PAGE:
Berman himself has said these groups have “a violent side to them” and will try to shut down firms whose activities run counter to their goals. He said that is why he won’t name the companies who support his organization.
The Physicians Committee for Responsible Medicine scoffed at that assertion, saying its “policies would specifically exclude anyone promoting violence or illegal activity from functioning as a spokesperson or having any role in the organization.”
“I’m troubled by this message and this industry that sells unhealthy things and are so willing to sacrifice the health of consumers,” said Neal Barnard, president of the physicians group.
PRWatch, a nonprofit critic of the public relations industry, lists what it claims are the Center for Consumer Freedom’s sponsors on its Web site. Those companies include Brinker International; RTM Restaurant Group, the owner of Arby’s; Tyson Foods Inc.; HMSHost Corp.; and Wendy’s International Inc.
Few of those companies returned phone calls seeking comment. A Tyson spokesman said the company does “not share lists of organizations we support.” A Wendy’s spokesman, Denny Lynch, said the company has supported Berman’s group in the past but declined to say when or how much. Lynch said Berman’s group provides “a balancing perspective . . . another voice” in the increasingly loud debate over obesity.
Berman called PRWatch’s list inaccurate and said the only reason the group is criticizing him is because he had criticized some of its leaders for a book they wrote about mad cow disease and its chances of occurring in the United States. “They have had it in for me for a long time,” Berman said.
Sheldon Rampton, co-author of the book and research director of the Center for Media & Democracy, which owns PRWatch, said his group first learned of Consumer Freedom when the group attacked the book. But “we write about a lot of groups and would have reached the same conclusion about him if that had not been the case,” he said.
Food industry officials who spoke only on the condition that they not be identified by name or by where they work said that by keeping the sponsors anonymous, Berman’s group can be more vociferous, provocative and irreverent in its criticisms than a trade association. Berman’s “stuff is factual, but everyone chooses the facts they represent,” one executive said.
Berman agrees that his group can be edgier. “There’s no doubt about that. Most trade associations try to insulate individual companies and brand names from cutting-edge rhetoric.”
Over the years, the group’s attacks on food critics have intensified. Last fall, the group ran a television ad featuring the “Seinfeld” Soup Nazi character barking at an overweight consumer, “Nothing for you! Come back when you’re thinner.” The ad asks: “Has the war on obesity gone too far?”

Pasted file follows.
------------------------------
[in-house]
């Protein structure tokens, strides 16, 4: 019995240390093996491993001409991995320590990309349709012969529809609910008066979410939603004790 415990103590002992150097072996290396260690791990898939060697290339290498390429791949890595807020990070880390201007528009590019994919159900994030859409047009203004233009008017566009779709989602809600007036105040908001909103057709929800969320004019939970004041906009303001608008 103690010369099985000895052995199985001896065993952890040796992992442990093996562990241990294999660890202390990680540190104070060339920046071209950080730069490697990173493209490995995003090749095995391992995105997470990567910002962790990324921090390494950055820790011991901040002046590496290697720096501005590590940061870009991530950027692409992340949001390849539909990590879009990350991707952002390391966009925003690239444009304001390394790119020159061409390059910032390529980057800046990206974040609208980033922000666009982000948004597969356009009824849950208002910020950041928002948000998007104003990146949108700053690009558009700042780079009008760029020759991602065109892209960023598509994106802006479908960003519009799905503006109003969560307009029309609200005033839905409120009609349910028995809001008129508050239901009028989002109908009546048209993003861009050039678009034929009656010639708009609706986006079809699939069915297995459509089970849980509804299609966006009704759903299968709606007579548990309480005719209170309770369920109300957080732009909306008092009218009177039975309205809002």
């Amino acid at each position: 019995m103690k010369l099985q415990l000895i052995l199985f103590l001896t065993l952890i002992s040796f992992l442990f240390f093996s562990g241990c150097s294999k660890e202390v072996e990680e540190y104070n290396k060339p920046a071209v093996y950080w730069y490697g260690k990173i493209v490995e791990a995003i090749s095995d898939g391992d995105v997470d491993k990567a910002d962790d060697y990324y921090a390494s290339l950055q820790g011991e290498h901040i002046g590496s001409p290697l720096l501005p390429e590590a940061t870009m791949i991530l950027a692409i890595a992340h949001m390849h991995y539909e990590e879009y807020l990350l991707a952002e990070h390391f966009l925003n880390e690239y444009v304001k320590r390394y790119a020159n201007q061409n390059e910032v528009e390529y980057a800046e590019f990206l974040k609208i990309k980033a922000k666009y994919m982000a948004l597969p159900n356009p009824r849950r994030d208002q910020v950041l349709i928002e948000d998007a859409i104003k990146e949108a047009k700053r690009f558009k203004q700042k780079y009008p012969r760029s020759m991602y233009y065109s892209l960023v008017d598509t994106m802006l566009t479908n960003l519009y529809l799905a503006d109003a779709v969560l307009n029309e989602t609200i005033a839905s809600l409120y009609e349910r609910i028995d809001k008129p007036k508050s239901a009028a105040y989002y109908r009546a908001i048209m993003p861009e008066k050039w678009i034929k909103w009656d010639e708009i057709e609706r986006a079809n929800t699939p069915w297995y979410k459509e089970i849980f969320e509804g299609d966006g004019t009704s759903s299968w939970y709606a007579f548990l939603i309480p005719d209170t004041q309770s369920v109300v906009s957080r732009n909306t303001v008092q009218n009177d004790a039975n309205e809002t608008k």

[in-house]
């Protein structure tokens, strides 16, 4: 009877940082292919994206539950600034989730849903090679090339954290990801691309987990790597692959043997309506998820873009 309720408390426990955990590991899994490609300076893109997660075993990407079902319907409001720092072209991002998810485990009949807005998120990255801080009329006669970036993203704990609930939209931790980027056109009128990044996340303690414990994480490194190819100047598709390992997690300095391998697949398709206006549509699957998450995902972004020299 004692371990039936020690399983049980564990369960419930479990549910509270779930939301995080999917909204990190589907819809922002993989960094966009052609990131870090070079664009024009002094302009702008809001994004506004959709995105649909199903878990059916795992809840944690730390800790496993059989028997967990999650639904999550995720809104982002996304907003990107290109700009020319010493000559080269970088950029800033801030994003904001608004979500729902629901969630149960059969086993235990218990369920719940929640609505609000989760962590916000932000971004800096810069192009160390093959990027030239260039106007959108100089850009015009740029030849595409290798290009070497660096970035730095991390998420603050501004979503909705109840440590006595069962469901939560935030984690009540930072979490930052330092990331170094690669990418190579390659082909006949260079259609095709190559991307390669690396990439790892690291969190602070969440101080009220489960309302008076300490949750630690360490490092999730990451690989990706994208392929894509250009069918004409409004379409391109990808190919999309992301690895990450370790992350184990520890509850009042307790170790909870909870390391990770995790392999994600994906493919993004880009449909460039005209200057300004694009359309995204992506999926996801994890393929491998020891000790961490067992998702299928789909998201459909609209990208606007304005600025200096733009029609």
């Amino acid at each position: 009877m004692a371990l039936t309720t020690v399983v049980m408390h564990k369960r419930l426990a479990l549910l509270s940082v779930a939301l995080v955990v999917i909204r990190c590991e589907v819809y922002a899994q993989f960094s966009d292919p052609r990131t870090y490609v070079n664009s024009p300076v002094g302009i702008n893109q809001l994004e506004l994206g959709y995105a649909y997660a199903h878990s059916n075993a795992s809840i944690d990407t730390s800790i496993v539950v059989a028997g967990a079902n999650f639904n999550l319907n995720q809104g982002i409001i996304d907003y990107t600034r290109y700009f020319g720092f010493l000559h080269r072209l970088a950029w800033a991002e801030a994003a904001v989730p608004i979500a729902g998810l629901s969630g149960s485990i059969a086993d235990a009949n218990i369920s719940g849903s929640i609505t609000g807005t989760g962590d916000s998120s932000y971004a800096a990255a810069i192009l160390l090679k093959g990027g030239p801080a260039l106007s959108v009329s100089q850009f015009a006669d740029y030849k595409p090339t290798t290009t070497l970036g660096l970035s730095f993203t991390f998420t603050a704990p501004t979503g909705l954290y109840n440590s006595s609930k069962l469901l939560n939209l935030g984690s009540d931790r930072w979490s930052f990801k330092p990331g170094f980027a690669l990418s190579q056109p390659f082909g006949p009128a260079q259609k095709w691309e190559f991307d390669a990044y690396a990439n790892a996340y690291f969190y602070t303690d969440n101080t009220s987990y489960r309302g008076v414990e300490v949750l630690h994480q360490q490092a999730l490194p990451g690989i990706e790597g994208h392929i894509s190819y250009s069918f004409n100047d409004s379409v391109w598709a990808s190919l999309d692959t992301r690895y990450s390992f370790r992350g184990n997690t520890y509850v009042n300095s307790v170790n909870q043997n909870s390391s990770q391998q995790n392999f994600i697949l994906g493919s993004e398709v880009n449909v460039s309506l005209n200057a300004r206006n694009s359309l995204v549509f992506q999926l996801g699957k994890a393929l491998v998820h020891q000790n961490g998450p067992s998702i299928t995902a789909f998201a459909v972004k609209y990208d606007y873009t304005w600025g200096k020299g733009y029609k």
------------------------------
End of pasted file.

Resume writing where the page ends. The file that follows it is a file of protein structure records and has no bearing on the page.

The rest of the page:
In February, immediately before and after the president’s State of the Union address, the group broadcast another ad, showing a lawyer grilling a Girl Scout for selling cookies. “Learn more about lawyers cashing in on obesity,” the ad said, calling on viewers to check out the group’s Web site.
The center’s campaign comes as Americans are bombarded with books and documentaries criticizing the fast-food diet. While many restaurants have introduced healthier fare to address these concerns, some are also offering consumers even bigger portions, such as the Enormous Omelet Sandwich at Burger King, the Monster Burger — two one-third-pound patties — at Hardee’s and the Ultimate Colossal Burger — two half-pound burgers on a triple-decker bun with cheese — at Ruby Tuesday.
The immediate catalyst for this week’s $600,000 newspaper advertising campaign was an announcement earlier this month by the Centers for Disease Control and Prevention that it had vastly overestimated the number of deaths caused by obesity. The ads appeared in six major newspapers, including in Atlanta, where the CDC is based. Ads will soon appear in Washington’s Metro system to get the attention of the nation’s “opinion leaders,” congressional staff members and other key government employees, according to the group’s spokesman, Mike Burita. In March 2004, the CDC published a report linking obesity to 400,000 deaths a year in the United States. Three months later, the Center for Consumer Freedom began challenging that statistic, issuing its first of many statements saying the deaths were vastly overstated.
Last week, the CDC announced new estimates, linking 112,000 deaths to obesity.
Now, Berman said, the CDC needs to “come clean, to say it made a mistake,” one that led to school boards, state legislatures and even members of Congress calling for all sorts of restrictions on food sales.
The CDC needs to announce its mistake “loudly and often,” Berman said.
But so far, the CDC appears to have no such intentions. “We still consider obesity to be a major public health threat, although there’s uncertainty about the number of deaths from obesity,” said Karen Hunter, a CDC spokeswoman. “There is no debate in our mind that obesity plays a role in increasing the risk of serious chronic disease like diabetes, heart disease and certain cancers.”